(It doesn’t add as much granularity to the health states as I do (following The Angry GM’s suggestion). In my house rules, I have Uninjured (at full hit points), Injured (has lost at least one hit point), Staggered (lost half or more; equivalent of Bloodied here), Critical (has lost three quarters or more) and Disabled (no hit points left). These are indicators that characters and creatures would be able to perceive, so it must be announced, and is a way for the players to judge the creature’s condition.)

Exhaustion is split in two with “fatigue” representing the reserves of physical stamina being reduced, and “strife” representing the reserves of mental stamina being reduced. They also add the concept I have seen a a house rule, with fatigue being caused by falling unconscious during an encounter, or suffering a critical hit while at 0hp. You can also choose to take a level of fatigue to turn a critical hit into a normal hit (once per rest).

Fatigue affects physical abilities – one level removes the ability to sprint, two imposes disadvantage on Strength, Dexterity and Constitution checks, three halves speed, and so on until at level seven you are doomed.

Strife affects mental abilities – one level imposes disadvantage on Intelligence, Wisdom and Charisma checks, two imposes disadvantage on concentration checks, three restricts you to either an action or a bonus action on each turn but not both, and so on. Five levels of strife introduce a short-term mental stress effect, such as Bewildered, Distraught, Enraged, Flippant; and Seven levels of Strife introduces a long-term mental stress effect, such as Distorted Perceptions, Hopeless, Inimical (when Bloodied, on its next turn it Attacks the nearest creature – there’s the Bloodied condition coming in), Memory Wipe, Superstitious, Suspicious.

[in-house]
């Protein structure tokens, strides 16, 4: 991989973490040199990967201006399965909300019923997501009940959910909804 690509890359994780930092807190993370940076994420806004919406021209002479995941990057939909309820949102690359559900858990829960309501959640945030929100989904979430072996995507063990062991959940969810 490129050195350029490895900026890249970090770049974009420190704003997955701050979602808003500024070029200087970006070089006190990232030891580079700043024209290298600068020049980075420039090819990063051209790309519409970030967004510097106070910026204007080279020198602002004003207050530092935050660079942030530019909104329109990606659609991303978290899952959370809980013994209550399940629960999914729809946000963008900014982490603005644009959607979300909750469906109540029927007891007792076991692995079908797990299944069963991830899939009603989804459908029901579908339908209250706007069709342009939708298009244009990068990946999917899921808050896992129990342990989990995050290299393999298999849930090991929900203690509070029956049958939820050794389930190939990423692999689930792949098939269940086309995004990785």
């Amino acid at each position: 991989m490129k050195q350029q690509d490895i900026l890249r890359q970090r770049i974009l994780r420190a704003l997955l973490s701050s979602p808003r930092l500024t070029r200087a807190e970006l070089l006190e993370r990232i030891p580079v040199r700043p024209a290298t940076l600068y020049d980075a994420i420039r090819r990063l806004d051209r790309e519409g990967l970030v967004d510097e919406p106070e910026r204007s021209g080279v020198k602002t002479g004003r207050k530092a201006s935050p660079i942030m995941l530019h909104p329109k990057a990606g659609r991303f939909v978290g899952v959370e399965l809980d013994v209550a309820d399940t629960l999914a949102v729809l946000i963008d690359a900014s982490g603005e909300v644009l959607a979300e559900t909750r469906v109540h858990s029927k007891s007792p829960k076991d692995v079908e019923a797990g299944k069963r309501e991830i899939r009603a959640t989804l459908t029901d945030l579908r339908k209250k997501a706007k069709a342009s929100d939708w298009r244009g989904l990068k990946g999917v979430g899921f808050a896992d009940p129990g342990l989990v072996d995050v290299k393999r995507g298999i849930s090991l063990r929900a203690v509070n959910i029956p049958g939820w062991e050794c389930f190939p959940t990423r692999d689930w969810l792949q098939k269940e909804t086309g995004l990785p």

Thoughts on the Adventurer’s Guide

I like the new character background rules, particularly the split of Heritage and Culture, and I might try introducing them to my next campaign. I also like the countdown mechanism and the intermediate state of Rattled. The separation of Exhaustion into Fatigue and Strife might be interesting. There also appear to be some interesting additional spells.

I can see that the additional class options, and in particular the specialised Combat Manoeuvres, would appeal to players wanting more options to play with in their fighting character, but it doesn’t add sufficient for me.

I’m not especially enamoured of the new Feats. I like the concept of Synergy Feats, but I don’t like that all of them seem to be tied to multi-classing.

But overall, while it’s a pleasant enough extension, I’m not convinced that it’s worth the addition to my game, particularly since it doesn’t (as far as I can tell) have the same breadth of resources that 5E does to enable my players to access the information, and they are the ones who would need the access.

Trials and Treasures and the Monstrous Menagerie are different…but that’s a story for another day…